“When I had a question to pose, I selected from among my list and began chatting. As I did, I learned which people were available and responsive and began to - unconsciously and unfortunately - call upon them more often. The people who were perhaps not as attentive to my insistent IMs were not called on as much as others.”
“I fell back on the natural tendency towards hierarchy and power laws within social networks and unwittingly began to alienate the people I was treating as “lesser” members. In doing this, I missed out on business value and the opportunity to enable contributions from across my team on an equal basis.”
This next part is not really crowdsourcing, but a similar effect that is embedded as a by product of participating:
“Using micro-blogging, I am learning to appreciate fragments and ideas from across thousands of voices. If I had micro-blogging for my team back then, I may have posed questions and listened to the “small cloud” rather than calling on the “best and brightest.” In doing so, I may have led an even more successful team as we would have been able to make use of all the voices to address the team’s challenges and opportunities.”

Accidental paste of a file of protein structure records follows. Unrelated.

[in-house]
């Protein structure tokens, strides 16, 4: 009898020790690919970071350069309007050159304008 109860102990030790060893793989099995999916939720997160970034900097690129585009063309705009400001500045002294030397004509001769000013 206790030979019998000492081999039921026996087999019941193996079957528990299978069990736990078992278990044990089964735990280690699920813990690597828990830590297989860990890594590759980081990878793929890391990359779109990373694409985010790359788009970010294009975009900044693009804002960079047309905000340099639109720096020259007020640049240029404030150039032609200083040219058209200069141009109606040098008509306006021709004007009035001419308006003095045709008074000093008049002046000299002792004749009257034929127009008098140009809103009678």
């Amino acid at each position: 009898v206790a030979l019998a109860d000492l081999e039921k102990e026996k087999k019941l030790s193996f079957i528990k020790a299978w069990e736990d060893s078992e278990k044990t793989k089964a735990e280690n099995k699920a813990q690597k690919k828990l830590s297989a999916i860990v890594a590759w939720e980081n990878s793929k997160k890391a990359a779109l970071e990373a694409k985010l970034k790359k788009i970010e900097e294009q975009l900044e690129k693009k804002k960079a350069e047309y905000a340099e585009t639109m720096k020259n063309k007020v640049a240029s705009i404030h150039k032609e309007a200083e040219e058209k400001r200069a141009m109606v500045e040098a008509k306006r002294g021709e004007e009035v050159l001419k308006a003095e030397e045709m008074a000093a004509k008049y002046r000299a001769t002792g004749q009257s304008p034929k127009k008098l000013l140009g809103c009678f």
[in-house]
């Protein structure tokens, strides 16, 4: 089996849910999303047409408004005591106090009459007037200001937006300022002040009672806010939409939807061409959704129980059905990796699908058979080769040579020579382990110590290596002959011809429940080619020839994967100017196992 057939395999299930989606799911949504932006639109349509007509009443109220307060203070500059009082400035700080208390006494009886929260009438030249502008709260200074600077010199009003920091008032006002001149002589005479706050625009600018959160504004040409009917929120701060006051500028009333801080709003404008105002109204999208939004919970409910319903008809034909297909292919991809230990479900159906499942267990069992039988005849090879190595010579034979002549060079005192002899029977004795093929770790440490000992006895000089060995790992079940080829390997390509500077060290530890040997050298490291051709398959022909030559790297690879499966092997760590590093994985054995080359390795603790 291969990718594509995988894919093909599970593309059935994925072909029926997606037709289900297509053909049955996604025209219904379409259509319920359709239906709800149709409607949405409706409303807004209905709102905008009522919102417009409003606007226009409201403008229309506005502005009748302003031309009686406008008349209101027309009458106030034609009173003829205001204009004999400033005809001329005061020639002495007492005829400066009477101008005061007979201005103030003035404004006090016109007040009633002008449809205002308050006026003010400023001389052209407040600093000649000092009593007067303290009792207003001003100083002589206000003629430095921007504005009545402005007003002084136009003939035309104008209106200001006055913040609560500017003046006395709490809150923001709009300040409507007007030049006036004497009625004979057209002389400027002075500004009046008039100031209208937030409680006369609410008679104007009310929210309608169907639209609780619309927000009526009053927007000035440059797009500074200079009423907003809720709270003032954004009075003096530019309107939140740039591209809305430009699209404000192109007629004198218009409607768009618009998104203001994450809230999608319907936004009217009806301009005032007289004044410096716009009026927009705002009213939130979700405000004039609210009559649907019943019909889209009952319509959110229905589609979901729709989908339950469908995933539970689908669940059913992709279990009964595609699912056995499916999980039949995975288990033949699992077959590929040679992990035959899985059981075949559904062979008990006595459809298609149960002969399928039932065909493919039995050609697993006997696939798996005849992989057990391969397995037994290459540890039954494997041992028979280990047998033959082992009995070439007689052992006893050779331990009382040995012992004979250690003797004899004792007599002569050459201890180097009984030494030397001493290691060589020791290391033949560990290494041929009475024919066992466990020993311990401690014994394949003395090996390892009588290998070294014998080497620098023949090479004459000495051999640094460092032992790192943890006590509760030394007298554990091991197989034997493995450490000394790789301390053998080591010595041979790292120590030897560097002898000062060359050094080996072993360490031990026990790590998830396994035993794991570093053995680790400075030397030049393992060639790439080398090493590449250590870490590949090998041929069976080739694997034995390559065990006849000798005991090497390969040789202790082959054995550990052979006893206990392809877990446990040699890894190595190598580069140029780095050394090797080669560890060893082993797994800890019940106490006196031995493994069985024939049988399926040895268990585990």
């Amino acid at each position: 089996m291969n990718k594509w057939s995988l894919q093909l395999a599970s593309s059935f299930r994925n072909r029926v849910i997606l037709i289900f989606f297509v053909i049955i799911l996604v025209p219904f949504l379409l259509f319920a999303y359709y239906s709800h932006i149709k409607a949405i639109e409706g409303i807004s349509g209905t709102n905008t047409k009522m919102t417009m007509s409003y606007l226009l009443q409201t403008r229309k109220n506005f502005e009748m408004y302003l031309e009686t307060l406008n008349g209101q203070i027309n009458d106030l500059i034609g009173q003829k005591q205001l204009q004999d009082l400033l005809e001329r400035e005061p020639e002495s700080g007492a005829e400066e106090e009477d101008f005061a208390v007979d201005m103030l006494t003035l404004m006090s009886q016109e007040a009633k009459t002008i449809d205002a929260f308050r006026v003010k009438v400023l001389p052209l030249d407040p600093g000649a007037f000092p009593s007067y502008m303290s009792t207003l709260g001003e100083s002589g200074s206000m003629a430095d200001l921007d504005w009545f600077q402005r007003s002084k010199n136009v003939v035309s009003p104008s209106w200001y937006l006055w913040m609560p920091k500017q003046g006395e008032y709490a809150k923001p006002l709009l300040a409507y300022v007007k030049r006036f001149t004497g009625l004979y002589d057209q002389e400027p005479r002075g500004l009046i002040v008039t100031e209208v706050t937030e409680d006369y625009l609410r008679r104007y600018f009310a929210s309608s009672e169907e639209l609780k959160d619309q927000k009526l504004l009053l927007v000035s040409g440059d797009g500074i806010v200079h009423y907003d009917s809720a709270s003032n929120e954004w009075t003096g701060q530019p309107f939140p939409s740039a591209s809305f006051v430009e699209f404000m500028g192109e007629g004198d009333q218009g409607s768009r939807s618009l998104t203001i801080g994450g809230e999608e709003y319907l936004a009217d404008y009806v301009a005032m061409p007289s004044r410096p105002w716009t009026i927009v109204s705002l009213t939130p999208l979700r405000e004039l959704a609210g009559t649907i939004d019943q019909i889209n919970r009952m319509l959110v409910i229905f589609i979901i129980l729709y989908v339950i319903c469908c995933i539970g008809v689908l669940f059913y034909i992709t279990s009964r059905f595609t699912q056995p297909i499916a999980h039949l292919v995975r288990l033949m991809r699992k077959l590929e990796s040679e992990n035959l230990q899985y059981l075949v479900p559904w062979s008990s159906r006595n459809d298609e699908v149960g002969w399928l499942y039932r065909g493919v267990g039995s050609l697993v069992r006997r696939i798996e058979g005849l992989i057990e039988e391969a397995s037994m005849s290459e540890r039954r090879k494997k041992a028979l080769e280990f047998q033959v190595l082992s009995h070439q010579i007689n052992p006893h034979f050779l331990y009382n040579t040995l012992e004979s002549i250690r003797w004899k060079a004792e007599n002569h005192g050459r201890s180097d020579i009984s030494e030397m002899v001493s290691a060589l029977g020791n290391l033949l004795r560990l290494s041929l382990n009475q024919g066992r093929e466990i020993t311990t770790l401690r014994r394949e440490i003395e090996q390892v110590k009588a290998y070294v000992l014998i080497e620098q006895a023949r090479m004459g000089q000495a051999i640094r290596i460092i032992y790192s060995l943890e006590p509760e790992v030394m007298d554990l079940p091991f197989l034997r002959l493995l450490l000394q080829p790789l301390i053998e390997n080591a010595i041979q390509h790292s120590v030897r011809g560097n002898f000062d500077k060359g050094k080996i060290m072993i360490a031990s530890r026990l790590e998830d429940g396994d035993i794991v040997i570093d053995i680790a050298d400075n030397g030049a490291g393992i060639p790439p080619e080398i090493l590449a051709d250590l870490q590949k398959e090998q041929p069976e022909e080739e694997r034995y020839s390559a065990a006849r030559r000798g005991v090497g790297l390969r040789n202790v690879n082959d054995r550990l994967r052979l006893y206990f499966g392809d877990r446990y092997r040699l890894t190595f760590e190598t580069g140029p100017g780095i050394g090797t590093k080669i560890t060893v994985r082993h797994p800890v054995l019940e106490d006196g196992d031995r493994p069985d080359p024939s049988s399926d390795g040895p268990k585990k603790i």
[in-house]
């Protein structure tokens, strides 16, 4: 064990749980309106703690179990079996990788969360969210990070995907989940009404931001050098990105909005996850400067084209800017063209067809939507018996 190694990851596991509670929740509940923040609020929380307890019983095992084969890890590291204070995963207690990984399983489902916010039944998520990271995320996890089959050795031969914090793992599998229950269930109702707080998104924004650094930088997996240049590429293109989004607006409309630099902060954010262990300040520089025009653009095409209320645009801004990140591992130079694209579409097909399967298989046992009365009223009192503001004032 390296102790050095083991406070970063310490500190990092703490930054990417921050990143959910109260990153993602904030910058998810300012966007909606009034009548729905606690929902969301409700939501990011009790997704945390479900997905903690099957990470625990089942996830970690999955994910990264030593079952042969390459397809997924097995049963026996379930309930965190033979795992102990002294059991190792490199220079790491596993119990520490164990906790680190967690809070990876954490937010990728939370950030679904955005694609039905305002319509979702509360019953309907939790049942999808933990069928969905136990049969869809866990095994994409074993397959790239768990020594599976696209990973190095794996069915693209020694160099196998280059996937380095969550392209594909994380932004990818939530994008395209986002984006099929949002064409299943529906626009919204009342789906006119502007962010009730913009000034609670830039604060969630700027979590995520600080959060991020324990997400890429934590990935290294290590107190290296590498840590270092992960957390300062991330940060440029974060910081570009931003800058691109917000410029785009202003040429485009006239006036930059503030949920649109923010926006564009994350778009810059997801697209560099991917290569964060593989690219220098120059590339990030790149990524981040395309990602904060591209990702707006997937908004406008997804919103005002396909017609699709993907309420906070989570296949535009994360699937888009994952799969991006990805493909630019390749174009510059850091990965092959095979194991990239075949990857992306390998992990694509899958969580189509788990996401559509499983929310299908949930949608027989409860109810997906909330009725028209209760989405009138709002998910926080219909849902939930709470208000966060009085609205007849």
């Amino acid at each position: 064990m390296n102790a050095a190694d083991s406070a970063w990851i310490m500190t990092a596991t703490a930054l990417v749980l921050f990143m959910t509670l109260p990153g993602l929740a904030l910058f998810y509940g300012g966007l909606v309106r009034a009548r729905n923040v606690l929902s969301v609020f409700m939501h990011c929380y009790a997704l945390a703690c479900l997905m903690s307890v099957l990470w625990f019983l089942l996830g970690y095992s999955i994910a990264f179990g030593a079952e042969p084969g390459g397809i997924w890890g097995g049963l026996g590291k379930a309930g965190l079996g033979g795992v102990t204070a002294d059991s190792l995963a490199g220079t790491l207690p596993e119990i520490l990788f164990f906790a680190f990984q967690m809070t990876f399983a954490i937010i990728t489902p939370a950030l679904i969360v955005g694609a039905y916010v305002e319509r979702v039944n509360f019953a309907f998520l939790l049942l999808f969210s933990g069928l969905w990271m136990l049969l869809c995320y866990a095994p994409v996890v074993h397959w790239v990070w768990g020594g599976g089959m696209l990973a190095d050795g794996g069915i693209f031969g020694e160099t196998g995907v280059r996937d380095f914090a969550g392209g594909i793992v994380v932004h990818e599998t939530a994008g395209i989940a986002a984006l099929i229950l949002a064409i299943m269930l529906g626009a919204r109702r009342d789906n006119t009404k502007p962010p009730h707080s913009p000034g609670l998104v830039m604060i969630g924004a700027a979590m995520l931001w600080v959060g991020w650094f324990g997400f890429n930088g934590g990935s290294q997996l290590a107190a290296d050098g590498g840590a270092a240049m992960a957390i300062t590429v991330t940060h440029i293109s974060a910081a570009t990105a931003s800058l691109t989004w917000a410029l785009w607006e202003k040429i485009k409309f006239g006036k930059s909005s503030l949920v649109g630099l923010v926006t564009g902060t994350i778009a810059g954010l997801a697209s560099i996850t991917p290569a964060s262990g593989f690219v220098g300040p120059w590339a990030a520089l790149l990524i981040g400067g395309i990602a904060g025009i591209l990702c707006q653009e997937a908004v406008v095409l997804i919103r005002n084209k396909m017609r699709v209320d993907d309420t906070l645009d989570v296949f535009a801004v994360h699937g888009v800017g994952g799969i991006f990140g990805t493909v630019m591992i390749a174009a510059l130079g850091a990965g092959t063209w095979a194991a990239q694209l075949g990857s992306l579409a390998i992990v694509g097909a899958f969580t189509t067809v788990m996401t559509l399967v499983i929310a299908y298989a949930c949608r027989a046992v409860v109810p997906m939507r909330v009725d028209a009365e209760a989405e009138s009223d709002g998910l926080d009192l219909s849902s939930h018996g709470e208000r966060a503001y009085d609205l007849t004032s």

And the juicy bonus part that has all the enterprise 2.0 goodness of more awareness and innovation:
“…I can hear people who are simply talking about things about which I care who are not remotely in my network/culture/continent.”
“…point-to-point communications, which…presupposes you know who has “the answer,” to discovery. In fact, presuming you know who has your answer can be very limiting. Likewise, presuming you know precisely the right question to ask in all circumstances helps you to thwart serendipity.”
NOTE: Hope John doesn’t mind me quoting so much from his post, too much good stuff.
Why microblogging will have quicker adoption?
The post, The psychology of Twitter, sums up from an adoption point of view:
“This is a key point, because humans are inherently social creatures who engage primarily in conversational talking. Most of us aren’t authors and don’t write books, articles, or even blogs. We simply know how to talk, and Twitter is the first text service to adequately mimic this behavior in an online medium.”
In the post, Social search, Help engines, and Sense-making, I explained how microblogging helps with findability and achieves many of the aims of KM.
In the post, Twitter 3 years on, and why it’s the killer app!, I elaborated how it’s different, unique and can combine the power of: IM, forums, RSS Readers, blogs, links blogs, etc…in one tool/network.